Scotland’s traditional livestock production is once again under threat from impractical and costly transport proposals being driven by Europe.
NFU Scotland has received a leaked copy of animal transport proposals passing through departments within the European Commission and due to be released in the coming days. The proposals include cuts to allowed journey lengths, specific restrictions on the transport of animals to abattoirs, lower stocking densities for livestock on vehicles and greater restrictions on the onward movement of animals passing through markets.
A driver behind the proposals is poor enforcement of the current regulations across Europe and NFU Scotland has slammed the attempt by the EU to address this through tighter regulations, hitting countries like Scotland, rather than policing existing arrangements across Europe.
This is the second time in as many years that European Health Commissioner Androulla Vassiliou has attempted to drive through unnecessary transport changes and follows on from a consultation launched in July 2008. This latest development is equally alarming and unwelcome given that the current transport rules, agreed in 2005, only came into force in 2007.
NFU Scotland has set up a meeting with industry stakeholders on Friday (11 September) to discuss the proposals and how to combat them.
NFU Scotland Vice-President Nigel Miller said:
“There is absolutely no doubt that these latest Commission proposals to amend Animal Transport Regulation 1/2005 have the potential to seriously undermine Scotland’s livestock industry at a time when we are looking to stabilise and grow our cattle, sheep and pig sectors.
“The draft proposal, which advocates more stringent regulations, is a knee-jerk reaction to the fact that the current Regulation is not being properly enforced in mainland Europe. Here in Scotland, we have a record on animal welfare that we can be justifiably proud of.
“The current regulations have introduced transporter authorisations, vehicle authorisations and driver competence tests to those hauling livestock, and these will take welfare standards in Scotland to a new level. It is absolutely essential that the industry unites in opposing further regulation in this area and instead encourages Europe to put its own house in order by enforcing the existing rules.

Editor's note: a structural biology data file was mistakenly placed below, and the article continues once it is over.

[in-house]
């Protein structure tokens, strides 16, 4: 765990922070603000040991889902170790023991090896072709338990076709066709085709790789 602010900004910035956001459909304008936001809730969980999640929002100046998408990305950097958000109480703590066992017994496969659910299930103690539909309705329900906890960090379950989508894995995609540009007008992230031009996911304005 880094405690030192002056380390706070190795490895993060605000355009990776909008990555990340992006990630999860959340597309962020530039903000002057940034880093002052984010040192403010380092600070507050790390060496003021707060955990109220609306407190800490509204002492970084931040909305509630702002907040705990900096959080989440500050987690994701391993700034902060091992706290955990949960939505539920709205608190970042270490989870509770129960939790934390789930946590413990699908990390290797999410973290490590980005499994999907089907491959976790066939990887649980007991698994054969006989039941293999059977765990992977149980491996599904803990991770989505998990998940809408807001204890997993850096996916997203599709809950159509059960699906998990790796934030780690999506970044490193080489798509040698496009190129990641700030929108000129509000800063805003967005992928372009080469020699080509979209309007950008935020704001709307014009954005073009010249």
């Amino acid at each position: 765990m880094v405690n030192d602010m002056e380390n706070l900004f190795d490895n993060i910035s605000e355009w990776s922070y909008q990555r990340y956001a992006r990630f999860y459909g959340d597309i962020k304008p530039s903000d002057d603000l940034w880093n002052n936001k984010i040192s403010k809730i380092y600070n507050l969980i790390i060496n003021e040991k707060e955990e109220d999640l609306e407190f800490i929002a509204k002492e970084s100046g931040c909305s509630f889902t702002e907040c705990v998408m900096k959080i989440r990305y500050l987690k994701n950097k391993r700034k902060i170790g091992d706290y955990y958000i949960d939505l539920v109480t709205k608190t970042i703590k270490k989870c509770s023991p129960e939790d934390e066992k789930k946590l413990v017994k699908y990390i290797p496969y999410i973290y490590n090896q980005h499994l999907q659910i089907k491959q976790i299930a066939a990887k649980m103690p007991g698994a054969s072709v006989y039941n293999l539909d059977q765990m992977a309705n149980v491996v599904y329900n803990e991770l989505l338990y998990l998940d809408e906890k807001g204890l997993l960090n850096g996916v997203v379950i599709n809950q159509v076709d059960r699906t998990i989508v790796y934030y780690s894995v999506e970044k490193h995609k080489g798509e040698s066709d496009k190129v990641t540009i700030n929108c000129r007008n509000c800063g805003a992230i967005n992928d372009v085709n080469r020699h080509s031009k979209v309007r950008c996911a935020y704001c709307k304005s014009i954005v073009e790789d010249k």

“This issue sits with the Health department at the Commission and is not within the remit of the Commission’s agricultural department. If Commissioner Vassiliou gets her way, then many journeys within the UK would be impossible, in particular, the traditional movement of cattle and sheep from the Scottish Highlands and Islands and the necessary transportation of pigs to England. In short, these proposals wouldn’t let us operate within our own member state.
“Reducing journey length would have a huge impact on those producing cattle and sheep in our more remote areas. At the same time, cutting the numbers of stock allowed to be carried on a vehicle will drive up costs with the possibility of delivering poorer welfare conditions for those animals being transported. Even if journey length cuts are restricted to those animals going to abattoirs, then the Scottish industry’s reliance on slaughtering facilities elsewhere in the UK for cattle, sheep and pigs will be severely challenged.
“Haulage availability is already under severe pressure from driver legislation, fuel costs and new vehicle standards. Any notion of further restricting transport times, reducing stocking densities or increasing the specification needed on vehicles will only compound the current problems of livestock production in our more remote parts.
“We are alive to the dangers posed by this consultation and will sit down with industry colleagues this week to discuss the issue. We will also provide a briefing to politicians and our members in the next few days.”
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